While cancer treatment often includes surgery, even a few missed cells can lead to recurrence and metastasis. Recent development of a “smart probe” that pinpoints cancer cells may greatly improve the effectiveness of surgical options.
Challenges of Surgery as Cancer Treatment
Removal of solid tumors can still leave behind stray cells that evade detection by MRI or CT. In some cases, surgeons end up damaging otherwise healthy tissue in an effort to excise all diseased cells.
Extensive studies by an interdisciplinary team at Tel Aviv University culminated in development of a nanoprobe that literally shines a light on cancer cells. When injected into a patient a few hours before surgery begins, the probe can alert the surgeon to the presence of cancer cells that might have been missed.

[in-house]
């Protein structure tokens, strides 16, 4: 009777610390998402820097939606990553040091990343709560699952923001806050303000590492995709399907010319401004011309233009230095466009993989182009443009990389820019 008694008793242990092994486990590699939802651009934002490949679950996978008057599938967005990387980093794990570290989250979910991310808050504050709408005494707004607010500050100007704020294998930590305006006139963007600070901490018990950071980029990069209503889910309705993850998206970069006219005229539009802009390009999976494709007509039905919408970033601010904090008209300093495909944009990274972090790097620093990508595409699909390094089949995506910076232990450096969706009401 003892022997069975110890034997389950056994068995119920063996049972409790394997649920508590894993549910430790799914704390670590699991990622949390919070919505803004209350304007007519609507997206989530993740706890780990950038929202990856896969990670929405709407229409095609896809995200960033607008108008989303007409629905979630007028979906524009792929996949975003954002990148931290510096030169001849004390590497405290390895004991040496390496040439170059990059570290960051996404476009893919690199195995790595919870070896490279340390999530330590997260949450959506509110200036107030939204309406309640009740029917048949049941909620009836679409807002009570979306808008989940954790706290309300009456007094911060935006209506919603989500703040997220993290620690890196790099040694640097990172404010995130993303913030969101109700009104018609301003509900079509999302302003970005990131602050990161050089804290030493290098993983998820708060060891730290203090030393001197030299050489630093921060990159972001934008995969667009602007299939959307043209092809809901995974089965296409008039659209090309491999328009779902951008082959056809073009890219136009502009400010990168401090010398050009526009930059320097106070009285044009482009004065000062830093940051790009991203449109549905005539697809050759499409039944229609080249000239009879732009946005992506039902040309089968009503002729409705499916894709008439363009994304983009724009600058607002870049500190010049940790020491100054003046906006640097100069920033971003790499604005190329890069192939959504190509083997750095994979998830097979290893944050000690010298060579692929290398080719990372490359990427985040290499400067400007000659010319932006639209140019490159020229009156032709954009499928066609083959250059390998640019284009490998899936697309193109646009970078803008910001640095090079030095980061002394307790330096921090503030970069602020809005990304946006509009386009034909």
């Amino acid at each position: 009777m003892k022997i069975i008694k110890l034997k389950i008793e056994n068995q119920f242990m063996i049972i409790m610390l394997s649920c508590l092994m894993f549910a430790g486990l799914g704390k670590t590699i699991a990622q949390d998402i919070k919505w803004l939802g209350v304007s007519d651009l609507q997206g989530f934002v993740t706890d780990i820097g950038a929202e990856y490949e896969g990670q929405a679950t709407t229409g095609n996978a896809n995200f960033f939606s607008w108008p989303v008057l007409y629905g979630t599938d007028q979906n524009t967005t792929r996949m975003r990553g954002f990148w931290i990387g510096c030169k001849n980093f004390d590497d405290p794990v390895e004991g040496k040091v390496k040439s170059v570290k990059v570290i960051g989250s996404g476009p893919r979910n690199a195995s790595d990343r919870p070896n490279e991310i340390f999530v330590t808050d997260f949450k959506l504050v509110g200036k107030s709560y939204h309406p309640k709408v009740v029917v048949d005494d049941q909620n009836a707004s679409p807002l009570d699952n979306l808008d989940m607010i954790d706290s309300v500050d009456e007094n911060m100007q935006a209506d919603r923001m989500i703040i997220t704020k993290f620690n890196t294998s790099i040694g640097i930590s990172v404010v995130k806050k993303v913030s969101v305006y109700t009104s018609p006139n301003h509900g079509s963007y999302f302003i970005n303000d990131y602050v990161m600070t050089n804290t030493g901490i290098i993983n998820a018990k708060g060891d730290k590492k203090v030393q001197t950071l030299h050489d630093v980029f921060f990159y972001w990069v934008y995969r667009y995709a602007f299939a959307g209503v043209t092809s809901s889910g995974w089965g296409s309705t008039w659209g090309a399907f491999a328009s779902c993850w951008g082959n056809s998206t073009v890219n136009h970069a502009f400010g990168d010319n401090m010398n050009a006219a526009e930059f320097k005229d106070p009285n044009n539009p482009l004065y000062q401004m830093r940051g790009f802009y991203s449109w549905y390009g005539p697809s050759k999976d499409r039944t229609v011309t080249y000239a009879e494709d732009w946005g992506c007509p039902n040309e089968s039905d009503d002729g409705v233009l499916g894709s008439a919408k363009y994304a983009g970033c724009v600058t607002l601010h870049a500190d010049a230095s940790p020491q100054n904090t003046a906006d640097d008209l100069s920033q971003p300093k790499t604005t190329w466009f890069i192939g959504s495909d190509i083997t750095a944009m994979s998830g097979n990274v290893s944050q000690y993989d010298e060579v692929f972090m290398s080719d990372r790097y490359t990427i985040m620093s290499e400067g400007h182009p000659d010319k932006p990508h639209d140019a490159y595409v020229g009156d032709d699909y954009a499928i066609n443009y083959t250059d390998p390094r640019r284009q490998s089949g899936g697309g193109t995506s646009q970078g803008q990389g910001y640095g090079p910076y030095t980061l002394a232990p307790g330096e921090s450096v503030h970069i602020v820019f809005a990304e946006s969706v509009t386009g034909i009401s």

“Shedding a Light” on Cancer Cells
The probe is activated by the presence of an enzyme known as cysteine cathepsins, which occurs in higher numbers in tumor cells than in healthy cells. When the probe identifies cancerous cells, it triggers a fluorescent signal in those areas, while healthy tissue remains dark.
In tests conducted on mice with melanoma and breast cancer, the survival rate of mice that underwent probe-assisted surgery was double that of the mice who received regular surgery. Now that the team has registered patents for the technology, the next step is to start clinical trials with hopes of commercially marketing the probe.
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